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How T. Boone Pickens would get America out of the Middle East

Rick Newman
Senior Columnist

Oil isn’t the only reason American boots keep leaving imprints in the Arabian dust. But it’s certainly the biggest one.

The United States has fought two wars in Iraq during the last 30 years, and it’s now embroiled in a low-visibility war with Islamic State terrorists in northern Iraq and Syria. The day may be coming, however, when the United States can meet its own oil needs with no reliance on the despots and faux-democrats of the Middle East.

“Put Canada, Mexico and the United States together and you have solved our energy security issues,” famed oilman T. Boone Pickens tells Yahoo Finance in the video above. “You don’t need a damn barrel from the Middle East.”

Pickens’ idea is to form a sort of North American cartel in which the United States and its northern and southern neighbors provide all the petroleum products anybody on the continent needs. The numbers roughly line up: The three nations combined produce about 22 million barrels of gasoline, heating oil and other petroleum products per day, while consuming about 24 million barrels. American assistance and technology could probably help Mexico significantly ramp up its oil output, and bring total North American production in line with consumption.

The problem is that all three nations trade petroleum products worldwide instead of limiting oil trading to North America. The United States, for instance, imports about 9.5 million barrels of oil per day, from more than 80 countries. And it exports nearly 5 million barrels of petroleum products per day to many of the same countries. The United States exports very little raw crude, which was only recently allowed. Most oil exports from the United States are refined products such as fuels and lubricants.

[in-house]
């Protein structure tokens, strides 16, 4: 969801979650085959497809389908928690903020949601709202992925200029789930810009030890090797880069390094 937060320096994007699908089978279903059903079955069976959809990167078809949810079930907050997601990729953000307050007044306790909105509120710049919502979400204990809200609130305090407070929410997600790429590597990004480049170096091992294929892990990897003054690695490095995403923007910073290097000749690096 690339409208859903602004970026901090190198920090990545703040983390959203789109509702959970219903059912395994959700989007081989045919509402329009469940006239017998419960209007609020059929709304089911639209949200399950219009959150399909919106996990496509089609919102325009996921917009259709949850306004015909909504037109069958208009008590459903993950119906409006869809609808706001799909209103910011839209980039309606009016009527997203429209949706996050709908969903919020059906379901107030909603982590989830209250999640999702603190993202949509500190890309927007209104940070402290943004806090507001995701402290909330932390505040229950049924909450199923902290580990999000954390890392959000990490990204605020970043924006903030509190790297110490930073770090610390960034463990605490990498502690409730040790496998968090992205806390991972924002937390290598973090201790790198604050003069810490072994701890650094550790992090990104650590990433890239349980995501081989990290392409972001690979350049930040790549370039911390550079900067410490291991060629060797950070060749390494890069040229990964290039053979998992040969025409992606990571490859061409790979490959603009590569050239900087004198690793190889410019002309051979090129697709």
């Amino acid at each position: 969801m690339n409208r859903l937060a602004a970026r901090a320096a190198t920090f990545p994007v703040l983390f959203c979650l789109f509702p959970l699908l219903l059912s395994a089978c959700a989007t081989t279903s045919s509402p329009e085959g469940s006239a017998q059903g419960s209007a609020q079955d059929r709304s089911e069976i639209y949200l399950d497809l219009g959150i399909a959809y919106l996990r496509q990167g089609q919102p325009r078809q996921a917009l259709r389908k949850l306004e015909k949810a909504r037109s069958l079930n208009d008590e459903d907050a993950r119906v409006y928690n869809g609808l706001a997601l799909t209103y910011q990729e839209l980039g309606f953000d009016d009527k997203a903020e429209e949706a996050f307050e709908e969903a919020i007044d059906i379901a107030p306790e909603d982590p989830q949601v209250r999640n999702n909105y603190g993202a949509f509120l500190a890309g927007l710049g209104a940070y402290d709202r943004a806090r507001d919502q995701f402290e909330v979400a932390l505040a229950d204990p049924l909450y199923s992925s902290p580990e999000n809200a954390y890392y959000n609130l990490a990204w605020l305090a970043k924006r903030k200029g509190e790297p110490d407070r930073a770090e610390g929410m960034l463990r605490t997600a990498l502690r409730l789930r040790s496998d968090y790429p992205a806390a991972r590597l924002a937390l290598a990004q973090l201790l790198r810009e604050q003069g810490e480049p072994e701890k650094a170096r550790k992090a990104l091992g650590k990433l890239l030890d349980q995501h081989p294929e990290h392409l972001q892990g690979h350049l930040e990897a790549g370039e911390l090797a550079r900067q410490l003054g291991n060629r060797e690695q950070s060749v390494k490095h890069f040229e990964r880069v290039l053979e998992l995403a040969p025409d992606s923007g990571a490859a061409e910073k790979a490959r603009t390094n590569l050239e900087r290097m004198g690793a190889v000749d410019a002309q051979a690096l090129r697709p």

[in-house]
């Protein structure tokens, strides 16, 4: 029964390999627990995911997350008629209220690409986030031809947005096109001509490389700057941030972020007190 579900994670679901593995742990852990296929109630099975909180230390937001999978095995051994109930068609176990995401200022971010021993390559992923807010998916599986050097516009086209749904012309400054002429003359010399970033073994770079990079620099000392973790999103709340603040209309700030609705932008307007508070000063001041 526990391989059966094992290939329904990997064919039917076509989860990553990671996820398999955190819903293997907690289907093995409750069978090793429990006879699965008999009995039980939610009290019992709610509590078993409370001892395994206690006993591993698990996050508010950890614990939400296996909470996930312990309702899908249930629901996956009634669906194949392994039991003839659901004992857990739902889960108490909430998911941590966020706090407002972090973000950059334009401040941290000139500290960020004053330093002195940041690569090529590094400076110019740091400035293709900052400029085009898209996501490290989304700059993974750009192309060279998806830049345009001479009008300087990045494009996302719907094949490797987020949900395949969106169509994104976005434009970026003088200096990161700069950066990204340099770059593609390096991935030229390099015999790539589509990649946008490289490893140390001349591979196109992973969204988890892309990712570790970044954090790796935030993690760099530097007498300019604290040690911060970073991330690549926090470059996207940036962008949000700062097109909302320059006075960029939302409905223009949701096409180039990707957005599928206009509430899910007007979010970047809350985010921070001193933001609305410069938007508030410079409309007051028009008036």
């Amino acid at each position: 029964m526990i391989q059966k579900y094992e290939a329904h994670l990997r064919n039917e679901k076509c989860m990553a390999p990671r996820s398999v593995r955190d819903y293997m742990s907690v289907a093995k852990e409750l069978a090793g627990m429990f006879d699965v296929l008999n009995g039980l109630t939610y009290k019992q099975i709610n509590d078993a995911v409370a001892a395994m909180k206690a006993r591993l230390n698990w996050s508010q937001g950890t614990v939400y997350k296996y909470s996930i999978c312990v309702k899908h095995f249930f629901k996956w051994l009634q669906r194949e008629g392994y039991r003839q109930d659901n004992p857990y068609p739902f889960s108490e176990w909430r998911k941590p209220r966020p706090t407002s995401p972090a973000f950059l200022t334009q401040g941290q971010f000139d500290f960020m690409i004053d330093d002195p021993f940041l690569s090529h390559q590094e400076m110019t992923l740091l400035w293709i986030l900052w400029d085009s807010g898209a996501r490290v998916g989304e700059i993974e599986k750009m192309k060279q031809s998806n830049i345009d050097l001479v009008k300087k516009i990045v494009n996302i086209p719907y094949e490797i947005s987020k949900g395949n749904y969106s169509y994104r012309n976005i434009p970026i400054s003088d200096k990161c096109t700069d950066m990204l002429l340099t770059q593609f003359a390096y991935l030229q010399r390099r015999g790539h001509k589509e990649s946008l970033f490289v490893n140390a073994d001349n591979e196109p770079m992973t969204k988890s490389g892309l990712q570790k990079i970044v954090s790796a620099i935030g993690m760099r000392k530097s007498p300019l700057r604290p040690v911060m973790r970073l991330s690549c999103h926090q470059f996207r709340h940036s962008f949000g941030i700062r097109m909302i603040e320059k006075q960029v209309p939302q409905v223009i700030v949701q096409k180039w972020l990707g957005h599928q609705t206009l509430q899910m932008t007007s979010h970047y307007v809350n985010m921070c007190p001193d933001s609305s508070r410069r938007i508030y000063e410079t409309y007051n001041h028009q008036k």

Creating a North American oil-trading block would require some kind of three-nation pact, similar, say, to the North American Free Trade Agreement. It would also have to be phased in slowly, to allow a smooth transition from the multilateral oil trade that prevails today to one focused on North America. The whole scheme may seem implausible, given that the U.S. Congress can barely approve treats for dogs, and Republican presidential candidate Donald Trump is more interested in building walls to keep Mexicans out of the U.S. than in mutually beneficial agreements.

On the other hand, the whole oil economy is in a state of upheaval because of the surge in U.S. oil production caused by new fracking techniques and a worldwide oversupply of petroleum. Oil giant Saudi Arabia recently dismissed its long-serving oil minister and announced a plan to diversify its economy, to become less dependent on oil. Russia, another huge producer, is in a severe recession due to the plunge in oil prices and a huge decline in trade. Venezuela, with the world’s largest oil reserves, ought to be rich but instead is enduring an economic collapse.

There have been oil busts, before, and the petrostates have largely bounced back. But Pickens thinks the United States should exploit its new power as an oil producer to develop muscular new energy policies, downsize the U.S. military presence in the Middle East, and deploy the resources someplace else. “We ought to get out of there, because we don’t need their oil,” he says. There are certainly other reasons to stay involved in the Middle East, but U.S. policy toward the region would be a lot simpler if oil weren’t part of the equation.

Rick Newman’s latest book is Liberty for All: A Manifesto for Reclaiming Financial and Political Freedom. Follow him on Twitter: @rickjnewman.